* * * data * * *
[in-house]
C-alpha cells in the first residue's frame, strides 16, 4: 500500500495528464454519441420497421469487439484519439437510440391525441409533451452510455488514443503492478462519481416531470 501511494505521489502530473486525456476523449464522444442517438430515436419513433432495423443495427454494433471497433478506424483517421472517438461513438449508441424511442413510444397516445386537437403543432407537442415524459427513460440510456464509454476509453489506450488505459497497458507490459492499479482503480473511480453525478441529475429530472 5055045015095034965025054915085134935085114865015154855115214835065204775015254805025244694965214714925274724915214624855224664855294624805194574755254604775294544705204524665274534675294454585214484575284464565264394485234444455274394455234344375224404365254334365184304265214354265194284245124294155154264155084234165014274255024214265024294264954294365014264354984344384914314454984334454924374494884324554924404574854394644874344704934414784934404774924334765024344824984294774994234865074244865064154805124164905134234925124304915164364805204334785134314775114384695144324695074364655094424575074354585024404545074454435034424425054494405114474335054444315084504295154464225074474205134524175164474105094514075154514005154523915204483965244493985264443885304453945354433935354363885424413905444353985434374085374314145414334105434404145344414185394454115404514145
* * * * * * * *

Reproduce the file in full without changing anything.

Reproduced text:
[in-house]
C-alpha cells in the first residue's frame, strides 16, 4: 500500500495528464454519441420497421469487439484519439437510440391525441409533451452510455488514443503492478462519481416531470 501511494505521489502530473486525456476523449464522444442517438430515436419513433432495423443495427454494433471497433478506424483517421472517438461513438449508441424511442413510444397516445386537437403543432407537442415524459427513460440510456464509454476509453489506450488505459497497458507490459492499479482503480473511480453525478441529475429530472 5055045015095034965025054915085134935085114865015154855115214835065204775015254805025244694965214714925274724915214624855224664855294624805194574755254604775294544705204524665274534675294454585214484575284464565264394485234444455274394455234344375224404365254334365184304265214354265194284245124294155154264155084234165014274255024214265024294264954294365014264354984344384914314454984334454924374494884324554924404574854394644874344704934414784934404774924334765024344824984294774994234865074244865064154805124164905134234925124304915164364805204334785134314775114384695144324695074364655094424575074354585024404545074454435034424425054494405114474335054444315084504295154464225074474205134524175164474105094514075154514005154523915204483965244493985264443885304453945354433935354363885424413905444353985434374085374314145414334105434404145344414185394454115404514145